1800's-1899's

1820

The arrival of pakeha eventually had a devastating effect on the Maori population of the Wairarapa. A number of war parties from the far north, recently equipped with muskets obtained from pakeha, passed through the region in the 1820s, killing and eating a large number of local Maori.

1830

In the early 1830s, members of the Taranaki tribes who had recently arrived and settled in the Wellington area followed the first wave of intruders into the region. After a series of skirmishes that went the way of the musket carrying aggressors many Wairarapa hapu decided to withdraw to the Kahungunu ancestral homeland at Nukutaurua on the Mahia Peninsular. Some Rangitaane hapu joined relatives in the Manawatu, while others, of both iwi, chose to withdraw deep into the Wairarapa bush and wait.

1840

6 Feb, New Zealand’s founding document ‘The Treaty of Waitangi’, is signed.

1841

‘Te Heke o nga Rangatira’, a peace treaty between the Wairarapa rangatira Tutepakihirangi and the occupying Te Atiawa rangatira Te Wharepouri sees the return of the local iwi to their homelands. At the same time the first New Zealand Company settlers, attracted by extravagant promises of work and a chance to buy land, arrived at Port Nicholson (Wellington) and began casting their eyes over the broad Wairarapa valley, assessing its potential as pastoral lands for their herds of sheep.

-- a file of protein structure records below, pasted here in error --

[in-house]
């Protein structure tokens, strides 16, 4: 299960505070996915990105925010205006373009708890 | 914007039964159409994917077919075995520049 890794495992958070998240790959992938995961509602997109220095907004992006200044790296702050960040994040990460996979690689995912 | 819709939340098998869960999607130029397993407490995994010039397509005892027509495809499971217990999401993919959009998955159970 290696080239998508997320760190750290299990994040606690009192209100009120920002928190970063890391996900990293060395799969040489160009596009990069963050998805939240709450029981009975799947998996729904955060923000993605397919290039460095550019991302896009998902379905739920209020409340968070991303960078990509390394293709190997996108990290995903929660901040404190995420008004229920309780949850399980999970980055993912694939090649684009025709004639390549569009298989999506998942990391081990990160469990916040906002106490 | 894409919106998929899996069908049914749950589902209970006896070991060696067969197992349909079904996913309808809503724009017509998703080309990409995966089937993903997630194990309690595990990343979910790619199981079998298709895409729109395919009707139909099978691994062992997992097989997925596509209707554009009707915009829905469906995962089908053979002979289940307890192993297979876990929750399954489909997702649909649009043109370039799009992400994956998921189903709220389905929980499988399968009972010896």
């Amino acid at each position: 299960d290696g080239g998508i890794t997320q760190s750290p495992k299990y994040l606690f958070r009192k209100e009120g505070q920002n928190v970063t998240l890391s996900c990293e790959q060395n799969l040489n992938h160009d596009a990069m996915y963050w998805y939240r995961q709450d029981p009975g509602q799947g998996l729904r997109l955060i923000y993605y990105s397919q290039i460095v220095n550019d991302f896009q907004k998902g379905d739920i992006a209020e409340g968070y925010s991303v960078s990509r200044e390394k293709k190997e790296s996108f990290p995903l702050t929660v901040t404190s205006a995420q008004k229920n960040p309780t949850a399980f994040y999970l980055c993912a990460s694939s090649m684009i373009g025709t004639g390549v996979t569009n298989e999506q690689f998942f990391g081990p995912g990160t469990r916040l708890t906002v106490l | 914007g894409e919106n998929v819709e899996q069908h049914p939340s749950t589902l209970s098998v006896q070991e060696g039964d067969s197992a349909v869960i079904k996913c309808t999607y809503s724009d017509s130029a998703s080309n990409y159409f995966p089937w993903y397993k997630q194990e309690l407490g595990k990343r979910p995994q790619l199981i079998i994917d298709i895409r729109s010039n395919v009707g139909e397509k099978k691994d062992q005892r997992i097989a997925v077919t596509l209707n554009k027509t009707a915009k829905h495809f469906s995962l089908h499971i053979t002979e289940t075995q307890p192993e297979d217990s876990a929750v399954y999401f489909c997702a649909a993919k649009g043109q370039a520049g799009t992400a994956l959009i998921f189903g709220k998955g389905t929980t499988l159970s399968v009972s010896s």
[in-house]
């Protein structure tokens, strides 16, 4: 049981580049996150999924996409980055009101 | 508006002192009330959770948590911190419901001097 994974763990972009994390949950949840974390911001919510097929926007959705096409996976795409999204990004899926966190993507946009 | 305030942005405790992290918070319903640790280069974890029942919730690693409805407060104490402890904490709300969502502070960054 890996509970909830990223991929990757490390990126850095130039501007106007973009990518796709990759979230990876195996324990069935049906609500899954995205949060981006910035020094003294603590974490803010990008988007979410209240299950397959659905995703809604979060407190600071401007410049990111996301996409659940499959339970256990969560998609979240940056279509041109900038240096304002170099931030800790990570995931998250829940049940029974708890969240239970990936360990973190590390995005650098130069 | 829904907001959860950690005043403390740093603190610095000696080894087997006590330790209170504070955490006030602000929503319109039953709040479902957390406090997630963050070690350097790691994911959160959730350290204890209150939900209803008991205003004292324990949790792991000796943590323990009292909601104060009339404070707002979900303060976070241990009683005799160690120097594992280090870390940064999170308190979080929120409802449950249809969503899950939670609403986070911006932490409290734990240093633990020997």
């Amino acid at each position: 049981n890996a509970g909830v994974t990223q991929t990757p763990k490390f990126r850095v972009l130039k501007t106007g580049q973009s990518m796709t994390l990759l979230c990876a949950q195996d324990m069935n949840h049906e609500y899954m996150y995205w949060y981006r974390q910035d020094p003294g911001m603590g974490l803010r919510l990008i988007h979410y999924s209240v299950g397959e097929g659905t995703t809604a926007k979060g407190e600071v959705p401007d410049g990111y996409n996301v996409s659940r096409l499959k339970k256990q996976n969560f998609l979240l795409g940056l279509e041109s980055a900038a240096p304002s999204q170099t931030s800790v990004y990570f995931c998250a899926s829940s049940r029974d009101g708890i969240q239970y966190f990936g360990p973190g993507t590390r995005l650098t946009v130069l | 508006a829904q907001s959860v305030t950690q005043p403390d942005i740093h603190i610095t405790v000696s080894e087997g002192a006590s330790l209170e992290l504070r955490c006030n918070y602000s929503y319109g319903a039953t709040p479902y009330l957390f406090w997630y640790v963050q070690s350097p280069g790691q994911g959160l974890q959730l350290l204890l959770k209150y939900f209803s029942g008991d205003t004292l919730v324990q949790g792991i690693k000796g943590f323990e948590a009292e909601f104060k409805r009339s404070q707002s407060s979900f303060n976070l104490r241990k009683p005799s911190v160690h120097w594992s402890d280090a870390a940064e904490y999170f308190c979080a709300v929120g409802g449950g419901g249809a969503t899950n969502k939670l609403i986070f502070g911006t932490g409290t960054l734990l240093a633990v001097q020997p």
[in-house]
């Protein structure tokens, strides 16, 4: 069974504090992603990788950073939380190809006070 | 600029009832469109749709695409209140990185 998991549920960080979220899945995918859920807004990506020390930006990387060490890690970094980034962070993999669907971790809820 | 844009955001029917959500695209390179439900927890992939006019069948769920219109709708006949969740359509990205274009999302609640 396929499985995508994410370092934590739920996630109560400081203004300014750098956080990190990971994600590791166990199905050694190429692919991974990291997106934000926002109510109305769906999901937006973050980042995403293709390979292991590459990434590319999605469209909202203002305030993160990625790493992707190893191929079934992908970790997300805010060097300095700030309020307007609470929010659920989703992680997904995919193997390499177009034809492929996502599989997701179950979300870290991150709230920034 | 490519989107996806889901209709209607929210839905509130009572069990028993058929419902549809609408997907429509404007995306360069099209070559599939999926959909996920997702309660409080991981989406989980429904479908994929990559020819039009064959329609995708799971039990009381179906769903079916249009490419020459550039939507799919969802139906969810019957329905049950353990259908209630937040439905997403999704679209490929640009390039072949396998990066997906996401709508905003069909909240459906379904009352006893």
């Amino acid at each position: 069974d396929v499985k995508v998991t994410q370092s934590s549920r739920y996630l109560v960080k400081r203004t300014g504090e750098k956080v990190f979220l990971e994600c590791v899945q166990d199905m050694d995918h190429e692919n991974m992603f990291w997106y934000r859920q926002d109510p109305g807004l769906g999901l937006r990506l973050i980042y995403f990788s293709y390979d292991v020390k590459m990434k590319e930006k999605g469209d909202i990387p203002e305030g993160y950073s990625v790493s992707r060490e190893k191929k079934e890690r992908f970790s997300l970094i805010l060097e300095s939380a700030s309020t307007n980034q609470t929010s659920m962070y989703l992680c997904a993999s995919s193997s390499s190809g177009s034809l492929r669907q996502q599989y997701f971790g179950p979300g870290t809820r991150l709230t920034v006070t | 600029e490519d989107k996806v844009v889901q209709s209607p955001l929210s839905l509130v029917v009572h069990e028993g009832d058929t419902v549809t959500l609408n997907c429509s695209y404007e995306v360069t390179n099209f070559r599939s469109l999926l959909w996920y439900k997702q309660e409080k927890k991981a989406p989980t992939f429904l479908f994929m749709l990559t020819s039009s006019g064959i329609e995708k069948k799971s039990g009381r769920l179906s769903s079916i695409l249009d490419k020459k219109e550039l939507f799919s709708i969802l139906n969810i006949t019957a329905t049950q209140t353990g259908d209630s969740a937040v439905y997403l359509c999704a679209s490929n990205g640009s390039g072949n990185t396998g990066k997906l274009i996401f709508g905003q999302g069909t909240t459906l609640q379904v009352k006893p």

1845

The Crown threatens military action and confiscates eighty thousand acres at Maungaroa (White Rock) after an incident involving settler Billy Barton’s staff and rangatira Te Wereta Te Kawekairangi. “I would not allow them to feed their sheep upon my land and enrich themselves at my expense.” Te Wereta Te Kawekairangi, 1845

1859

Tamahau Mahupuku begins writing down his tribal history while on a shearing run. This written history became a crucial and important part of New Zealand’s recorded Maori history. It is still used as a reference by Maori scholars today.

1860s

The Ngati Kahungunu tohunga Te Matorohanga passes on his knowledge of history and traditions. Hoani Te Whatahoro Jury will later transcribe these stories, and Tamahau Mahupuku and others will help the ethnologist S. Percy Smith to translate them into English. The transcripts and translations are to become an important record of early Maori history.

1888

The Mount Bruce Forest Reserve is formed to protect a surviving remnant of the original Seventy Mile Bush, Tapere nui a Whatonga

1897

H.P. Tunuiarangi (Major Brown) was made a Captain in a contingent of the Volunteer Force to accompany Premier Richard Seddon to Queen Victoria’s Diamond Jubilee celebration. On 2 July the colonial troops were reviewed by Queen Victoria, and Captain Tunuiarangi was presented to her. He was given a Jubilee Medal and a ceremonial sword inscribed for the occasion.While in London he petitioned for the remaining estimated five million acres of Maori land to be reserved in perpetuity. The petition and address was prepared at Papawai.

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